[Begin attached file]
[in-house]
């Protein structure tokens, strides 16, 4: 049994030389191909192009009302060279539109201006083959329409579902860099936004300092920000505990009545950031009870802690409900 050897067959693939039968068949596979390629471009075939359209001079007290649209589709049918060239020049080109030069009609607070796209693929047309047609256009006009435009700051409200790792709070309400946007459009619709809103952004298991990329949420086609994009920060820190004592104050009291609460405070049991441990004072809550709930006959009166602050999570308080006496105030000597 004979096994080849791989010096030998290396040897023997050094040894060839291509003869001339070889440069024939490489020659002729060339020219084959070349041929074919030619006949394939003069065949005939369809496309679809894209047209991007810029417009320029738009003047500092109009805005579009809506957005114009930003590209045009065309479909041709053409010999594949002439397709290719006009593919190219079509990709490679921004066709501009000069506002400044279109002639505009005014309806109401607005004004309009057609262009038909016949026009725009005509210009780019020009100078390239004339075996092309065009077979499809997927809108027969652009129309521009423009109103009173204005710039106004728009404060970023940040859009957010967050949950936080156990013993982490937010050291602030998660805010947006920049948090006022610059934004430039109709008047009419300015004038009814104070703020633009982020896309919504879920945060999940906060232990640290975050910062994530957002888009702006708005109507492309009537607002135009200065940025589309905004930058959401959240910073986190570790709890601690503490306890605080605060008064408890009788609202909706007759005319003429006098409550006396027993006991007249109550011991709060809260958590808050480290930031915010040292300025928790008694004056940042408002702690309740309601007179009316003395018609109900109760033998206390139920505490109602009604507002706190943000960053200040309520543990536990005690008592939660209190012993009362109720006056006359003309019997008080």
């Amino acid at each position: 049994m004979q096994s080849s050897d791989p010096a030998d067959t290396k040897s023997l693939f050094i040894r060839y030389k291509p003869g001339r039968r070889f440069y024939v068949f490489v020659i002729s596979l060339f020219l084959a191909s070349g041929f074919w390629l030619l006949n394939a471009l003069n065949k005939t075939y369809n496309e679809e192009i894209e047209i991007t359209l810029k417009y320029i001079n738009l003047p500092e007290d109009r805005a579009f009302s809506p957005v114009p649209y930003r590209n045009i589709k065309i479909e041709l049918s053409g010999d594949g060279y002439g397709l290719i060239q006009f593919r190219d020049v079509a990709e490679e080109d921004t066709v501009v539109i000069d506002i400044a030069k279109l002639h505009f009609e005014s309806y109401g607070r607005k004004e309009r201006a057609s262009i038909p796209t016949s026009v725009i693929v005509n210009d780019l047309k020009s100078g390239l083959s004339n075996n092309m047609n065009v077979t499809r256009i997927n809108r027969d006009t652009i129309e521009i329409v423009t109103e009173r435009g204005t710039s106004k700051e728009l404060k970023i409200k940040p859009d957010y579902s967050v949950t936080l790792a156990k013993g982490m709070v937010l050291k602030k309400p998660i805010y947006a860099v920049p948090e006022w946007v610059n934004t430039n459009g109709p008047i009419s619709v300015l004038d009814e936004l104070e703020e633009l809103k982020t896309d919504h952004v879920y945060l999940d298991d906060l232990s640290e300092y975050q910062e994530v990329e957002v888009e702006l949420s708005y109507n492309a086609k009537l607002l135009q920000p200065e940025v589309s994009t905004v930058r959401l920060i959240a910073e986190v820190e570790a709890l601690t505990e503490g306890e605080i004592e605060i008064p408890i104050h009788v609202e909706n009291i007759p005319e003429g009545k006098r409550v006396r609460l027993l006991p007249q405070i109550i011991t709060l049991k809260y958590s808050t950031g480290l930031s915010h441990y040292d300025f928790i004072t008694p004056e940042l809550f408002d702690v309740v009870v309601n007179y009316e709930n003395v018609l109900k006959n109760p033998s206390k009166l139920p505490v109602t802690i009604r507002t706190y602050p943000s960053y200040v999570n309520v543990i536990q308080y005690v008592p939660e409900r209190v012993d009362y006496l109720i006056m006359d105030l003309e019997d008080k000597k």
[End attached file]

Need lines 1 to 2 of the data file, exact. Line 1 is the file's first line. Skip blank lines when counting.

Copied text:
[in-house]
């Protein structure tokens, strides 16, 4: 049994030389191909192009009302060279539109201006083959329409579902860099936004300092920000505990009545950031009870802690409900 050897067959693939039968068949596979390629471009075939359209001079007290649209589709049918060239020049080109030069009609607070796209693929047309047609256009006009435009700051409200790792709070309400946007459009619709809103952004298991990329949420086609994009920060820190004592104050009291609460405070049991441990004072809550709930006959009166602050999570308080006496105030000597 004979096994080849791989010096030998290396040897023997050094040894060839291509003869001339070889440069024939490489020659002729060339020219084959070349041929074919030619006949394939003069065949005939369809496309679809894209047209991007810029417009320029738009003047500092109009805005579009809506957005114009930003590209045009065309479909041709053409010999594949002439397709290719006009593919190219079509990709490679921004066709501009000069506002400044279109002639505009005014309806109401607005004004309009057609262009038909016949026009725009005509210009780019020009100078390239004339075996092309065009077979499809997927809108027969652009129309521009423009109103009173204005710039106004728009404060970023940040859009957010967050949950936080156990013993982490937010050291602030998660805010947006920049948090006022610059934004430039109709008047009419300015004038009814104070703020633009982020896309919504879920945060999940906060232990640290975050910062994530957002888009702006708005109507492309009537607002135009200065940025589309905004930058959401959240910073986190570790709890601690503490306890605080605060008064408890009788609202909706007759005319003429006098409550006396027993006991007249109550011991709060809260958590808050480290930031915010040292300025928790008694004056940042408002702690309740309601007179009316003395018609109900109760033998206390139920505490109602009604507002706190943000960053200040309520543990536990005690008592939660209190012993009362109720006056006359003309019997008080």